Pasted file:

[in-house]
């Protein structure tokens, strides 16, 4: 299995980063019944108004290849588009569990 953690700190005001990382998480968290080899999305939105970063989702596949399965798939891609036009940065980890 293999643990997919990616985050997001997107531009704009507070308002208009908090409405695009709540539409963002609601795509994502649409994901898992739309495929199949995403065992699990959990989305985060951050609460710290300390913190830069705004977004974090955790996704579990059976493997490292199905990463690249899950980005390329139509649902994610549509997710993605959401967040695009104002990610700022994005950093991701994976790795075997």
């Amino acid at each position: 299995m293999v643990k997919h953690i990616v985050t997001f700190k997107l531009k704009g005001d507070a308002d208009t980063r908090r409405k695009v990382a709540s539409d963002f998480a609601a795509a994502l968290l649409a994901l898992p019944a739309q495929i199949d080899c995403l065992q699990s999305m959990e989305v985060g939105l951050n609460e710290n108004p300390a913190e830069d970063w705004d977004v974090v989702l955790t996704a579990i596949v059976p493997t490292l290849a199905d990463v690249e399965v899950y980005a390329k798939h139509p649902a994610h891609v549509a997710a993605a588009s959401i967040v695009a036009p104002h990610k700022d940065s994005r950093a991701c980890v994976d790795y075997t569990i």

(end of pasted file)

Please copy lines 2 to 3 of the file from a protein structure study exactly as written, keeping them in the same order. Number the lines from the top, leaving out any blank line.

């Protein structure tokens, strides 16, 4: 299995980063019944108004290849588009569990 953690700190005001990382998480968290080899999305939105970063989702596949399965798939891609036009940065980890 293999643990997919990616985050997001997107531009704009507070308002208009908090409405695009709540539409963002609601795509994502649409994901898992739309495929199949995403065992699990959990989305985060951050609460710290300390913190830069705004977004974090955790996704579990059976493997490292199905990463690249899950980005390329139509649902994610549509997710993605959401967040695009104002990610700022994005950093991701994976790795075997």
């Amino acid at each position: 299995m293999v643990k997919h953690i990616v985050t997001f700190k997107l531009k704009g005001d507070a308002d208009t980063r908090r409405k695009v990382a709540s539409d963002f998480a609601a795509a994502l968290l649409a994901l898992p019944a739309q495929i199949d080899c995403l065992q699990s999305m959990e989305v985060g939105l951050n609460e710290n108004p300390a913190e830069d970063w705004d977004v974090v989702l955790t996704a579990i596949v059976p493997t490292l290849a199905d990463v690249e399965v899950y980005a390329k798939h139509p649902a994610h891609v549509a997710a993605a588009s959401i967040v695009a036009p104002h990610k700022d940065s994005r950093a991701c980890v994976d790795y075997t569990i």